Hamilton was incorporated in 1892 from the remnants of the Aurora, Lancaster, Keystone, and Adams & Perry companies, named for the Scottish attorney who founded the Pennsylvania town of Lancaster, where the factory was located. Widely recognized as the benchmark for accuracy standards, Hamilton claimed over 50% of the market during the railroad era, producing some 4 million pocket watches, as well as chronometers for the US Navy. After purchasing the Illinois Watch Co in 1928 the company concentrated on the growing wristwatch trend, making their first battery-powered model in 1957. Pairing with the Japanese firm of Ricoh in 1962 and then the Swiss-owned Buren in 1966, Hamilton closed its US factory in 1969 and moved to Switzerland.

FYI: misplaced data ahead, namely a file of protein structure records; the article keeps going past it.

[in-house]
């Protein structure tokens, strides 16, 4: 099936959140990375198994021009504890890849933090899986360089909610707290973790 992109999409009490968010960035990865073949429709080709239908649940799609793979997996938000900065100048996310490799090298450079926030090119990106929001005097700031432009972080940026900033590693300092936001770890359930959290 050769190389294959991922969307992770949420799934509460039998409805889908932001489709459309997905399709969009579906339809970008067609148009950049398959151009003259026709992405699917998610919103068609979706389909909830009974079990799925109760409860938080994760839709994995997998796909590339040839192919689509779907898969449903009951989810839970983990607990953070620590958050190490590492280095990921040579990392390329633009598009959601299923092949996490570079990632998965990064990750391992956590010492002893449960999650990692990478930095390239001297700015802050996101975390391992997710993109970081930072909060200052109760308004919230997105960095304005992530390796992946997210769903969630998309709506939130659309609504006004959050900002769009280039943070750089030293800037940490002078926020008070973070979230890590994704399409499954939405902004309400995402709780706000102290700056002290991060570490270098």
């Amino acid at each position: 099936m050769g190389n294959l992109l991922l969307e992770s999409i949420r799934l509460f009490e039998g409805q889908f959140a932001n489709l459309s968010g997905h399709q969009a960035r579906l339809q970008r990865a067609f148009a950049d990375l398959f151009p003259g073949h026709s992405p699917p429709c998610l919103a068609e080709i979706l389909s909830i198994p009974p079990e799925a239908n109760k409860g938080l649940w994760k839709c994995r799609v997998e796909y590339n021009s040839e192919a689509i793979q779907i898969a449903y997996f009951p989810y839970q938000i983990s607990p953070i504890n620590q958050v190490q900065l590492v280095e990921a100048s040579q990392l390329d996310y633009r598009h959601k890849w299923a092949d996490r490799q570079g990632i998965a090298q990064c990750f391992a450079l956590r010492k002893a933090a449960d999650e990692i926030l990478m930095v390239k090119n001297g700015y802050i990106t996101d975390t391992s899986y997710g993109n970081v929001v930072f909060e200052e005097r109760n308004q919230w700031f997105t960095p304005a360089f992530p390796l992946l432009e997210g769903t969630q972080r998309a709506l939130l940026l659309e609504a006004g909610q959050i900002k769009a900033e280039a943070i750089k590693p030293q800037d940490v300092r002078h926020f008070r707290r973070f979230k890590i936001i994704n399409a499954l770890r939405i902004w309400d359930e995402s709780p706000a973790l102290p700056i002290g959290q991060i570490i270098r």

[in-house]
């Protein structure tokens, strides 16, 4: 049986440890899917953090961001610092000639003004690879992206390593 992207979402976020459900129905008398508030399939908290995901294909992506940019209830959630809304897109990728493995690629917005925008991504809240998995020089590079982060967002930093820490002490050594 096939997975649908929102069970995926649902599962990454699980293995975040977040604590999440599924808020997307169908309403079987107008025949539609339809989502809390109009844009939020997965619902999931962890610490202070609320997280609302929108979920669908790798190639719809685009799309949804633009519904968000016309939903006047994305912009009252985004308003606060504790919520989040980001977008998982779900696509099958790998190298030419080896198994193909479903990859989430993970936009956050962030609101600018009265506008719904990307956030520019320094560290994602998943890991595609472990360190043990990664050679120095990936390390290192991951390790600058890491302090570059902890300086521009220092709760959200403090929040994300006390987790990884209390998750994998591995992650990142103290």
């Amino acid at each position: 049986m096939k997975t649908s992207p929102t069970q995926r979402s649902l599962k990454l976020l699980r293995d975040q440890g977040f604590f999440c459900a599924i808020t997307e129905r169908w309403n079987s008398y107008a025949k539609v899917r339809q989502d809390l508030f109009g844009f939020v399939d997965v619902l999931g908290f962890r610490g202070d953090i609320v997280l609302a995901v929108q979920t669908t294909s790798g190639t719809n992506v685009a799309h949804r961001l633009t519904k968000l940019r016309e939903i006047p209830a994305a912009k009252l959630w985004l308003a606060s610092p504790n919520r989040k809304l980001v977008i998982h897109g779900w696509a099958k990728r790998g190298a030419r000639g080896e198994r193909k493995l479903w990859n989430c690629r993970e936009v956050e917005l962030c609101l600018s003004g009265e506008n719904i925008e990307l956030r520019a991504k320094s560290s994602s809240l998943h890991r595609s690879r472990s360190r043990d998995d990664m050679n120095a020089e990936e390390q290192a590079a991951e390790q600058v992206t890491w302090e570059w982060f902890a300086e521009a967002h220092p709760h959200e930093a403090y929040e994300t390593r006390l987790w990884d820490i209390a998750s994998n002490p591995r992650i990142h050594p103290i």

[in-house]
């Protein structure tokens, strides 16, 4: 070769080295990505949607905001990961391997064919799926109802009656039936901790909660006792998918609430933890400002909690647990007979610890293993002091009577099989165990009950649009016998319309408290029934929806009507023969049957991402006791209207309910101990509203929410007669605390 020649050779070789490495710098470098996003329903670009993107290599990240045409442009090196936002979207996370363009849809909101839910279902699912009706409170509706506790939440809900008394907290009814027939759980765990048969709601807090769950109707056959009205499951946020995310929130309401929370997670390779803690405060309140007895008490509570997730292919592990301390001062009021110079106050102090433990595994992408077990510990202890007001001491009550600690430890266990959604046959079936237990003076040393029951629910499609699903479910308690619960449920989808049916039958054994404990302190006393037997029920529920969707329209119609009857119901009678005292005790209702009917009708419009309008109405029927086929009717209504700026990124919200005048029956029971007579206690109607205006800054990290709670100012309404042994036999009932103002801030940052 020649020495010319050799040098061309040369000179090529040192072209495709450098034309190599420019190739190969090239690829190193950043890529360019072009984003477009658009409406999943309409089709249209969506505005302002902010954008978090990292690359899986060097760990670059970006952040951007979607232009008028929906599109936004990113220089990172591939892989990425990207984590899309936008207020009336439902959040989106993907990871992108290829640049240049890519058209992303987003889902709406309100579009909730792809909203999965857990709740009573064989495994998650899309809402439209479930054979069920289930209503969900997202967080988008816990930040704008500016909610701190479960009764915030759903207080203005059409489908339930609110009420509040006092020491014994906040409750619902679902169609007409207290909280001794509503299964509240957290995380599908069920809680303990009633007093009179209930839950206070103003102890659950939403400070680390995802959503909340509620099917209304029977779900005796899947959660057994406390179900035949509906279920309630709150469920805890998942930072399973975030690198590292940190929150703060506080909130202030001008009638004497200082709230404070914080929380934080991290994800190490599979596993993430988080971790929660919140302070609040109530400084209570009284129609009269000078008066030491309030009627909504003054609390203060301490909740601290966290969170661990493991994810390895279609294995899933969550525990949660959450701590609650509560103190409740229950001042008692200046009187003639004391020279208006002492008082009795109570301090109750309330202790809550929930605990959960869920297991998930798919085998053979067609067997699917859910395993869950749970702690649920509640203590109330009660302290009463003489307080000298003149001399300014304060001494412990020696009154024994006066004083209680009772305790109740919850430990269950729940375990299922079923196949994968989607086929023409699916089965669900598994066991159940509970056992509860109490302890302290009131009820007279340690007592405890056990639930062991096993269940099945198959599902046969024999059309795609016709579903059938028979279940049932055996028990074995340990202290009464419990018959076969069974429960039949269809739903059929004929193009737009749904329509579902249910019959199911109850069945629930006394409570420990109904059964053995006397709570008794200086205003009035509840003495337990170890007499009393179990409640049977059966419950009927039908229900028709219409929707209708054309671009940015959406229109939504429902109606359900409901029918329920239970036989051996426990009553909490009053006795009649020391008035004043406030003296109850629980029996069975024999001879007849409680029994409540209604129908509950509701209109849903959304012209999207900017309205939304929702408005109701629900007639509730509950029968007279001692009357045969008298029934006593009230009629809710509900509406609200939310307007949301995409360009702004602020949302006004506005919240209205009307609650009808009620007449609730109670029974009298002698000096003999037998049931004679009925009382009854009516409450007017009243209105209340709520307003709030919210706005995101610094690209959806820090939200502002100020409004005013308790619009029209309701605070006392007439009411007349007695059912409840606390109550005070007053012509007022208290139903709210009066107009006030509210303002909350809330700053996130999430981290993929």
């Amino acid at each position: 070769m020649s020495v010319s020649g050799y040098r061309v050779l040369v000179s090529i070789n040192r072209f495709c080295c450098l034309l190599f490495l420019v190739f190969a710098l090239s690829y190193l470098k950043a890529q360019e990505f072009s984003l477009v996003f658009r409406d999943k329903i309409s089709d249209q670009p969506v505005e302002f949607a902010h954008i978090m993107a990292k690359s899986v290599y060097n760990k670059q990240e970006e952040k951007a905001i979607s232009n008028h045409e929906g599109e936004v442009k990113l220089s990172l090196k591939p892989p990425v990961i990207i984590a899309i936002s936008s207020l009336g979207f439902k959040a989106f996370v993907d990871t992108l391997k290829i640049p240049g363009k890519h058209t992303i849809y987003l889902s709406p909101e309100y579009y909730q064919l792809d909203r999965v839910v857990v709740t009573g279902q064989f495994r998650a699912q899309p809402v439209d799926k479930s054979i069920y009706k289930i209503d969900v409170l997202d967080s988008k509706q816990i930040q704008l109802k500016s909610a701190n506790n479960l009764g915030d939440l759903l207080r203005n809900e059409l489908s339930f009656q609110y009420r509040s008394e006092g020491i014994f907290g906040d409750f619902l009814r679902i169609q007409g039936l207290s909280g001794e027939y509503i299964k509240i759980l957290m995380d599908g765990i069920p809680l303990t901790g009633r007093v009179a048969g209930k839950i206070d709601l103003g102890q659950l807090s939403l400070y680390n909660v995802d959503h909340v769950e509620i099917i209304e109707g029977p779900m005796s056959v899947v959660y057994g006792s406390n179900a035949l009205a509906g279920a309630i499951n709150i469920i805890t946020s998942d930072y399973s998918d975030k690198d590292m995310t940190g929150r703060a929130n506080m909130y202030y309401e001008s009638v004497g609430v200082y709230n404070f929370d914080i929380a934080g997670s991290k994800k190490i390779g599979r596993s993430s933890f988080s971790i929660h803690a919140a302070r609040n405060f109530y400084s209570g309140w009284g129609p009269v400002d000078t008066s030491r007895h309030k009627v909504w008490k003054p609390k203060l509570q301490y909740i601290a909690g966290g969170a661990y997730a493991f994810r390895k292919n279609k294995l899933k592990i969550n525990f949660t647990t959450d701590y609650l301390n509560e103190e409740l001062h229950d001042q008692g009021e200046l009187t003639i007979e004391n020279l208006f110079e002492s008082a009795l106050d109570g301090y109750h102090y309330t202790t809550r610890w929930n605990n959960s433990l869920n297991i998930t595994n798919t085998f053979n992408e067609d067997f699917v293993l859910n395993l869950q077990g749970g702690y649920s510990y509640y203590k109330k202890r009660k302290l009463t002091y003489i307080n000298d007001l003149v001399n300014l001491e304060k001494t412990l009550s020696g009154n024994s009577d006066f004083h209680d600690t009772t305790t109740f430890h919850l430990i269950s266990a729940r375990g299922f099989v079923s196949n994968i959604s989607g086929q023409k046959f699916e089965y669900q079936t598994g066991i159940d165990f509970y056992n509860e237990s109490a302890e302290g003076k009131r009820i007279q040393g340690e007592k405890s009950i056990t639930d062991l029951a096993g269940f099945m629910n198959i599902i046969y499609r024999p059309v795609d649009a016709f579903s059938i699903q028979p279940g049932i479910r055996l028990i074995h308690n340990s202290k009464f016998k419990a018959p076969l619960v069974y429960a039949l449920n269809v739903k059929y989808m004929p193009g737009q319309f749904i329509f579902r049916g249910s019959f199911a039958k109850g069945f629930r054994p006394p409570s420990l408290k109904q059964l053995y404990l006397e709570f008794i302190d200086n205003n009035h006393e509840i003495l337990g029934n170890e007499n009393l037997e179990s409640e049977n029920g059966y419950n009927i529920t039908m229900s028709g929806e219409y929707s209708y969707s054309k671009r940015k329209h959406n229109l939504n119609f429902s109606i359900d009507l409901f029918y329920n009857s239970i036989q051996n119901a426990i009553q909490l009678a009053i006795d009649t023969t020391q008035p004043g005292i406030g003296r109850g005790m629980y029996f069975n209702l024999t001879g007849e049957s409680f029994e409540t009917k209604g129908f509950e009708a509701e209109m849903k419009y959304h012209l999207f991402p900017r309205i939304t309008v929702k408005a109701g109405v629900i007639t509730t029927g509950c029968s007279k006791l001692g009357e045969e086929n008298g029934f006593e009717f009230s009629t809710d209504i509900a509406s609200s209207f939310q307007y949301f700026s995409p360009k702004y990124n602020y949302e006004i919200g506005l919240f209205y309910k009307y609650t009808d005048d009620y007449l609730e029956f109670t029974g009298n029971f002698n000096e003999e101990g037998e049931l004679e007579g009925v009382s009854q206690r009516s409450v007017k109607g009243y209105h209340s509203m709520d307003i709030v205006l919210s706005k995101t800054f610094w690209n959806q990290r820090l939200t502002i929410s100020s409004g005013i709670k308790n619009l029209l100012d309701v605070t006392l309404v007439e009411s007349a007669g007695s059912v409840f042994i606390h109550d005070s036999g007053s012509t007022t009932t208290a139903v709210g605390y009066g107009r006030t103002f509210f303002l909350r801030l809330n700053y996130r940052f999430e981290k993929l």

Combining the origins of both the Mozart Watch and New York Watch companies, Hampden was officially named in 1877 in Springfield, Massachusetts. In 1886 case-maker John C Dueber bought a majority interest in the company, named his new venture the Hampden-Dueber Watch Co and moved it to Canton, Ohio. Turning out both cases and movements from adjoining buildings brought on one of the first anti-trust lawsuits in history, but Hampden was most famous for introducing the first 23-jewel watch in America. The firm was re-named Dueber-Hampden in 1925, with Dueber himself getting out two years later. The company produced roughly 3 million watches in all sizes before going bankrupt and selling everything in the factory to the Russians in 1930.